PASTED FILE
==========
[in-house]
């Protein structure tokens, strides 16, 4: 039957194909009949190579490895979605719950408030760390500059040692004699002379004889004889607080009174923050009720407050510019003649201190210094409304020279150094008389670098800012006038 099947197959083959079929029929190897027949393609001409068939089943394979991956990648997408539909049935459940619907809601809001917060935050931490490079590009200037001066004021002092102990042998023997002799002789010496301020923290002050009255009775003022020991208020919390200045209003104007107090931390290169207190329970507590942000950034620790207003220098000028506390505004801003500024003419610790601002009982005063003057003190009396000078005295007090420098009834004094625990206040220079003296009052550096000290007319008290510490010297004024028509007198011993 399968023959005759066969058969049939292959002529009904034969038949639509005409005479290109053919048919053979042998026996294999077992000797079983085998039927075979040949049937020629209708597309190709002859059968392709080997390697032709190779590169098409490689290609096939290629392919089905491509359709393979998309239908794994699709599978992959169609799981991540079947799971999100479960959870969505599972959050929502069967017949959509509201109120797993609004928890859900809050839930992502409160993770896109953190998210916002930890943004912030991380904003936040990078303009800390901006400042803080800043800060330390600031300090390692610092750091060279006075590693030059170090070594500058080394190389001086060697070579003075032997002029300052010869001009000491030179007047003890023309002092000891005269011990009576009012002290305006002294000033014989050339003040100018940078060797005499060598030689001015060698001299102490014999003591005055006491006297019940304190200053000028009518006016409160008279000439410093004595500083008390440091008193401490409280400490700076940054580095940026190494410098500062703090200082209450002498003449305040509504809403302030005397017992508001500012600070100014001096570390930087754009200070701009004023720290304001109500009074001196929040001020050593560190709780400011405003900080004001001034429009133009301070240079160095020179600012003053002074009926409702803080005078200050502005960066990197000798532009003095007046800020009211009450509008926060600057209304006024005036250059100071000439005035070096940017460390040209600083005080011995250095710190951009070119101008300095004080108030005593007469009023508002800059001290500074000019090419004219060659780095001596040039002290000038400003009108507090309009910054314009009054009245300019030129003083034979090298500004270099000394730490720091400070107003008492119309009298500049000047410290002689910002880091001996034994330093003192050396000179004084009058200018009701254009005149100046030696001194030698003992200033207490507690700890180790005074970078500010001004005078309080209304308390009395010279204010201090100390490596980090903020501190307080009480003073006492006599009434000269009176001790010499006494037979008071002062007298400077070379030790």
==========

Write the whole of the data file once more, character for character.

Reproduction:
[in-house]
């Protein structure tokens, strides 16, 4: 039957194909009949190579490895979605719950408030760390500059040692004699002379004889004889607080009174923050009720407050510019003649201190210094409304020279150094008389670098800012006038 099947197959083959079929029929190897027949393609001409068939089943394979991956990648997408539909049935459940619907809601809001917060935050931490490079590009200037001066004021002092102990042998023997002799002789010496301020923290002050009255009775003022020991208020919390200045209003104007107090931390290169207190329970507590942000950034620790207003220098000028506390505004801003500024003419610790601002009982005063003057003190009396000078005295007090420098009834004094625990206040220079003296009052550096000290007319008290510490010297004024028509007198011993 399968023959005759066969058969049939292959002529009904034969038949639509005409005479290109053919048919053979042998026996294999077992000797079983085998039927075979040949049937020629209708597309190709002859059968392709080997390697032709190779590169098409490689290609096939290629392919089905491509359709393979998309239908794994699709599978992959169609799981991540079947799971999100479960959870969505599972959050929502069967017949959509509201109120797993609004928890859900809050839930992502409160993770896109953190998210916002930890943004912030991380904003936040990078303009800390901006400042803080800043800060330390600031300090390692610092750091060279006075590693030059170090070594500058080394190389001086060697070579003075032997002029300052010869001009000491030179007047003890023309002092000891005269011990009576009012002290305006002294000033014989050339003040100018940078060797005499060598030689001015060698001299102490014999003591005055006491006297019940304190200053000028009518006016409160008279000439410093004595500083008390440091008193401490409280400490700076940054580095940026190494410098500062703090200082209450002498003449305040509504809403302030005397017992508001500012600070100014001096570390930087754009200070701009004023720290304001109500009074001196929040001020050593560190709780400011405003900080004001001034429009133009301070240079160095020179600012003053002074009926409702803080005078200050502005960066990197000798532009003095007046800020009211009450509008926060600057209304006024005036250059100071000439005035070096940017460390040209600083005080011995250095710190951009070119101008300095004080108030005593007469009023508002800059001290500074000019090419004219060659780095001596040039002290000038400003009108507090309009910054314009009054009245300019030129003083034979090298500004270099000394730490720091400070107003008492119309009298500049000047410290002689910002880091001996034994330093003192050396000179004084009058200018009701254009005149100046030696001194030698003992200033207490507690700890180790005074970078500010001004005078309080209304308390009395010279204010201090100390490596980090903020501190307080009480003073006492006599009434000269009176001790010499006494037979008071002062007298400077070379030790």